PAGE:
Of course the next thought is, “Hey, I’d like to be able to watch and raise big deer on my property.” And I think this idea is one of the motivating factors for most people who build high fences. Regardless of what they do with the big bucks when they mature, there’s a satisfying feeling that comes with the knowledge that they have the skill and know how to grow and produce trophy bucks of their lifetime. Some hunters choose to do that on their private property by: plowing and planting green fields year-round; feeding supplementally; putting out minerals; placing trail cameras on trails; and limiting the number and size of bucks that can be harvested off their lands. However, there’s another group of hunters who choose not to rely strictly on trail cameras to report the size of bucks they’re able to grow, and they may erect high fences.

Click for Larger ViewI have to admit, 3-years ago I had absolutely no knowledge about enclosures, other than I knew that that was not a way I chose to hunt. But, by doing some research and being willing to learn what enclosures are about, here’s what I’ve discovered:

* we all have our own reasons for hunting;

* someone who chooses to hunt in a different way than I do isn’t a bad person and certainly isn’t doing anything that’s morally or legally wrong;

* I can’t deny a person the opportunity to take a buck of a lifetime, just because I don’t choose the same method to take my buck of a lifetime that he or she chooses;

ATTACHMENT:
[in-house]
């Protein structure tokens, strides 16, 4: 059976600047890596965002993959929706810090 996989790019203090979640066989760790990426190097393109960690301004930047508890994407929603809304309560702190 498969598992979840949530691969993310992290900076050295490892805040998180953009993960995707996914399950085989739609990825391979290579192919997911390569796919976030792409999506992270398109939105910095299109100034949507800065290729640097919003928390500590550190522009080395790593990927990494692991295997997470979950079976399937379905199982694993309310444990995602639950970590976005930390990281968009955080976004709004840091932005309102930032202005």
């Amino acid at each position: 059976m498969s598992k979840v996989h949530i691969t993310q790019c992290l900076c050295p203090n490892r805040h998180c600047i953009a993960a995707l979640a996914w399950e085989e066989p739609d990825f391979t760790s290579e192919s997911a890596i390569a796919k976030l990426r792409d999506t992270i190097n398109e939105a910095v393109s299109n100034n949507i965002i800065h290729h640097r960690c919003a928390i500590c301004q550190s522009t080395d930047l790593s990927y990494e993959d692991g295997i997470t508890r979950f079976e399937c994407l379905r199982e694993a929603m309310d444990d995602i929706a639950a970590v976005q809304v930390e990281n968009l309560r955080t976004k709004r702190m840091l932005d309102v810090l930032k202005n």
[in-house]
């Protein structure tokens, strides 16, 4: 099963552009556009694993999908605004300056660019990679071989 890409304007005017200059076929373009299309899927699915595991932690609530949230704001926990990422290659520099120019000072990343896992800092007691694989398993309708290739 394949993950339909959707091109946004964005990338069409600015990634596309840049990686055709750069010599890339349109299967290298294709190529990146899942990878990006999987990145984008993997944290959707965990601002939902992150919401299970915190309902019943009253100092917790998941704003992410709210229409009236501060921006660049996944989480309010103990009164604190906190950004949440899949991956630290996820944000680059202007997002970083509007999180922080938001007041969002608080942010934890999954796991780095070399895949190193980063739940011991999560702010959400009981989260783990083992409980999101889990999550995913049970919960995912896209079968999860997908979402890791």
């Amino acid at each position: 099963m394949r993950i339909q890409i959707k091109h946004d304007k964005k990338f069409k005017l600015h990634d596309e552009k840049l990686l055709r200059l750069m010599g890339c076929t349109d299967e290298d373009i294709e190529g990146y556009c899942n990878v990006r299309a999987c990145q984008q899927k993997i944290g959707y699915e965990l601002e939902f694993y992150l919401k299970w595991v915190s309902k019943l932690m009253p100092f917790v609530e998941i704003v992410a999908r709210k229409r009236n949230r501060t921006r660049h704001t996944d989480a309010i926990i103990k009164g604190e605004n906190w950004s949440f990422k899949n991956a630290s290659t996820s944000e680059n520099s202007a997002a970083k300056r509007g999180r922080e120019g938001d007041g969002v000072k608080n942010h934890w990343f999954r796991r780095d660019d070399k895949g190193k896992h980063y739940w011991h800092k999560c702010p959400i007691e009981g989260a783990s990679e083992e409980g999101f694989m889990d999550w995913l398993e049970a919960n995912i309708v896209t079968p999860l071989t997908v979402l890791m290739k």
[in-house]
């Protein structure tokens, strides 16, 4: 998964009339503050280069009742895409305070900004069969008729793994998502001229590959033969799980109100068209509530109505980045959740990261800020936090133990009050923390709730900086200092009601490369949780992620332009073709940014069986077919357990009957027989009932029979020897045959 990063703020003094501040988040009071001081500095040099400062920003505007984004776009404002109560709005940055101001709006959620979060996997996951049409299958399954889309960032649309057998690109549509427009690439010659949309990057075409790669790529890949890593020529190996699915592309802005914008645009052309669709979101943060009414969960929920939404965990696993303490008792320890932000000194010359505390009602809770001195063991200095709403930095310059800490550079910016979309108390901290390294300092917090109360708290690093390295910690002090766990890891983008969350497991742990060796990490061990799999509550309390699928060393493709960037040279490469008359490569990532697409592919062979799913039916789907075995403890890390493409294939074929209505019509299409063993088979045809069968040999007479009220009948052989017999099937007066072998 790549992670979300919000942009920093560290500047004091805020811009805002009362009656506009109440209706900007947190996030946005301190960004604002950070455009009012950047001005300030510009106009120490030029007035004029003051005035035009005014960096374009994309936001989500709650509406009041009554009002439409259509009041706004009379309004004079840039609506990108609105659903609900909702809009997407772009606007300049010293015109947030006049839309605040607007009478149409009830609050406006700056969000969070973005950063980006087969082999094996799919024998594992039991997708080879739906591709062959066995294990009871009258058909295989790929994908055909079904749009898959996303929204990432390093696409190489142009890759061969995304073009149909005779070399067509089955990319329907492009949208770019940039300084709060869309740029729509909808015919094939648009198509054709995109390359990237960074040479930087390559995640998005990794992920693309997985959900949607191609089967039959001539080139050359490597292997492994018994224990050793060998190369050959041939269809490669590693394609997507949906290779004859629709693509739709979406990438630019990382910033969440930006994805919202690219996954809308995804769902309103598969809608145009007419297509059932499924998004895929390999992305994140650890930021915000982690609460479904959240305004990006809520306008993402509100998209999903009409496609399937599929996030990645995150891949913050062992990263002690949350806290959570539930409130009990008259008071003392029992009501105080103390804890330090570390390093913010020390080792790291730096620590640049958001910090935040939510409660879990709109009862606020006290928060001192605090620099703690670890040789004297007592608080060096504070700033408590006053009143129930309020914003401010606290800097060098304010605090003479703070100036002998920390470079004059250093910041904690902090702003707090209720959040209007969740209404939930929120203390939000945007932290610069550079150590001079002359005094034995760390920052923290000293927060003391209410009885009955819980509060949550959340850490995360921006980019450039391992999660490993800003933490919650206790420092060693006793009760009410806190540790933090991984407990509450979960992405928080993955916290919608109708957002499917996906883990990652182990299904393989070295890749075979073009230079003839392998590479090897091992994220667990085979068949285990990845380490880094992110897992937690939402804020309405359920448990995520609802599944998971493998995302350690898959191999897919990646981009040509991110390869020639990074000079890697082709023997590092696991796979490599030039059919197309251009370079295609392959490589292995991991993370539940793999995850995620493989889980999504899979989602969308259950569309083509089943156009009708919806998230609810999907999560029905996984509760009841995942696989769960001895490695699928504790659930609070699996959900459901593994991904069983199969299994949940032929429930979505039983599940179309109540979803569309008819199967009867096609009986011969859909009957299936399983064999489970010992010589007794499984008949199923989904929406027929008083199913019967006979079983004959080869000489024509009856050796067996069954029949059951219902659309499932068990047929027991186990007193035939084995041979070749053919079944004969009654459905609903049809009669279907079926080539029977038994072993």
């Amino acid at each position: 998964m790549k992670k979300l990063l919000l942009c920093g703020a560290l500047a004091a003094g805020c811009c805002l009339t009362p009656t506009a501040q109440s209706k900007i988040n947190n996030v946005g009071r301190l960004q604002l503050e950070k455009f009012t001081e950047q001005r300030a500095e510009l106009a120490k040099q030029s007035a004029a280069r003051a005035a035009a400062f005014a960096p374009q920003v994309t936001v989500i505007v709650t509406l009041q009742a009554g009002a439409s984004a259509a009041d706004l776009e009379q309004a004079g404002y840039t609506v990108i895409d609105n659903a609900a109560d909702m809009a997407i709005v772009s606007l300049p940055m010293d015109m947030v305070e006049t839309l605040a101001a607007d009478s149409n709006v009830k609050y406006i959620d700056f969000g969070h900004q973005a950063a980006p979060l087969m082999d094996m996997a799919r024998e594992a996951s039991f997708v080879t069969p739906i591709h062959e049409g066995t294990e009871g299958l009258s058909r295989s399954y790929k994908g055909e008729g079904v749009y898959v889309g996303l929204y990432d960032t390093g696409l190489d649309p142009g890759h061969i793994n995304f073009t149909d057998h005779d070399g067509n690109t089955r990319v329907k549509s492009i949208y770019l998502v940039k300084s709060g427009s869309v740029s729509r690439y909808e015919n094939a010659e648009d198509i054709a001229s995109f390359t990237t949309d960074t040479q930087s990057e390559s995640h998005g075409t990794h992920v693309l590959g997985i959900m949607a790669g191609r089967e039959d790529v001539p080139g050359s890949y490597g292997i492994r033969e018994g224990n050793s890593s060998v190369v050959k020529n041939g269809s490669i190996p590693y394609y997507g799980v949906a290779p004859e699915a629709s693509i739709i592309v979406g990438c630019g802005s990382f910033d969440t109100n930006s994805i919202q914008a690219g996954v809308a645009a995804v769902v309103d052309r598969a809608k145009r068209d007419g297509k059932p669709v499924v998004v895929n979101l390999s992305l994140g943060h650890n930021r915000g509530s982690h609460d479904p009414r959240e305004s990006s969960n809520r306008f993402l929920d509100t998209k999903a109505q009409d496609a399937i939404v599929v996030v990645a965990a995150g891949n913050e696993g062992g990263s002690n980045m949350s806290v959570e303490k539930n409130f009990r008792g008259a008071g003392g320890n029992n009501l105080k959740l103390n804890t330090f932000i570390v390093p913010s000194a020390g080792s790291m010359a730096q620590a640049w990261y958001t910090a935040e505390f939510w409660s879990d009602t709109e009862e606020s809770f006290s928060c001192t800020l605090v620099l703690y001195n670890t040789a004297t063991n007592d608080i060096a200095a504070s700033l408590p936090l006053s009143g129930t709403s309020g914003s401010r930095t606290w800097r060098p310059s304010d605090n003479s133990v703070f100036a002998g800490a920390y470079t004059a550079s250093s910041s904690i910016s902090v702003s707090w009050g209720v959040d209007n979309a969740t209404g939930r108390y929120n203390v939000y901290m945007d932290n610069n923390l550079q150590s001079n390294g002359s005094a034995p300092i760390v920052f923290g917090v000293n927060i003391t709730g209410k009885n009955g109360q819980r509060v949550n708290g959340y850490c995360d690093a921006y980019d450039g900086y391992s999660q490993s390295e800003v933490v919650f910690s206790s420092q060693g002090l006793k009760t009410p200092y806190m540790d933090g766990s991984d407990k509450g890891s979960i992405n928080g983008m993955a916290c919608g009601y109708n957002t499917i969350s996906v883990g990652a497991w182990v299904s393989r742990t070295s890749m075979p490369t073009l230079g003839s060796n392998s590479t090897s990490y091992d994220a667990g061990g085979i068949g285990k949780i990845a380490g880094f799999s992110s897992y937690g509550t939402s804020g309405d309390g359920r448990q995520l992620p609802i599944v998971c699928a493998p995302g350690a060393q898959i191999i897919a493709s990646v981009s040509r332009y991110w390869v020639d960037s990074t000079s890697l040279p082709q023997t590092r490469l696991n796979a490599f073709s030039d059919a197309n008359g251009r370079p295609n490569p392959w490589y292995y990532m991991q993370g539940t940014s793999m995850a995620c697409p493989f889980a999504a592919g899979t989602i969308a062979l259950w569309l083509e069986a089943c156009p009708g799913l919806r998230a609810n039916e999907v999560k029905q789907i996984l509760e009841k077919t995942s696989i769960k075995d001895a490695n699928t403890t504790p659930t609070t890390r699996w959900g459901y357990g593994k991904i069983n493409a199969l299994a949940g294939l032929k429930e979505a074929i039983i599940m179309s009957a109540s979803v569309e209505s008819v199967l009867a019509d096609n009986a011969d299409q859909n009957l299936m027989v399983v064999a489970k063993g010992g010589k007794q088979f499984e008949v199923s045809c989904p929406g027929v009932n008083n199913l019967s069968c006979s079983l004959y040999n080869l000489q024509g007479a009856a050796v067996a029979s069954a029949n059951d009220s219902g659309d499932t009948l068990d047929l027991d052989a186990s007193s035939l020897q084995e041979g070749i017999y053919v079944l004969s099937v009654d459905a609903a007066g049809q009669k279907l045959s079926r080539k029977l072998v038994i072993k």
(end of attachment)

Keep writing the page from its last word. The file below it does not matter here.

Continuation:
* I may not have the property to hunt that has the potential to grow a trophy buck, where the buck has the right genetics, the proper amount of food and/or the amount of protection to reach that 4- to 6-year-old age group that enables him to express his genetic potential, so that I can see a large number of bucks bigger than any bucks I’ve ever seen. So, why should I be mad at a person who hunts a high-fence area where the money and time have been spent to offer that kind of hunting opportunity.

Click for Larger ViewLet’s face it – we all like to see big deer. We all wish we could see monster deer on the places we hunt, but the cold hard fact is that they don’t exist where we hunt. But, they do exist behind high fences, and more and more people are experimenting with enclosures. I wanted to know how much land was required for a quality high-fence operation, how many deer a landowner should purchase if he built an enclosure, and who would be the key person or people he should consult with to grow big bucks year after year after year. Watch the video to see how Ouellette answered when I asked him how much land and how many deer did someone have to have to create an enclosure to begin to raise trophy bucks.

If you’d like to learn more about Hurricane Creek Lodge’s deer, visit, or call 256-366-7910 or 256-710-8811.

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Check back each day this week for more about "Raising Monster White-Tailed Bucks with Hurricane Creek’s Todd Ouellette"

Day 1: Using Trophy Stock to Improve Your Deer Herd with Hurricane Creek’s Todd Ouellette
Day 2: Hurricane Creek’s Todd Ouellette Explains What the Facts Are for Growing Trophy Bucks
Day 3: Trophy Bucks Breed More Trophy Bucks with Todd Ouellette of Hurricane Creek
Day 4: Hurricane Creek’s Todd Ouellette Tells Why to Have Enclosure Whitetail Hunts
Day 5: Todd Ouellette of Hurricane Creek Lodge Explains Why Outdoorsmen Grow Trophy Bucks


Entry 570, Day 5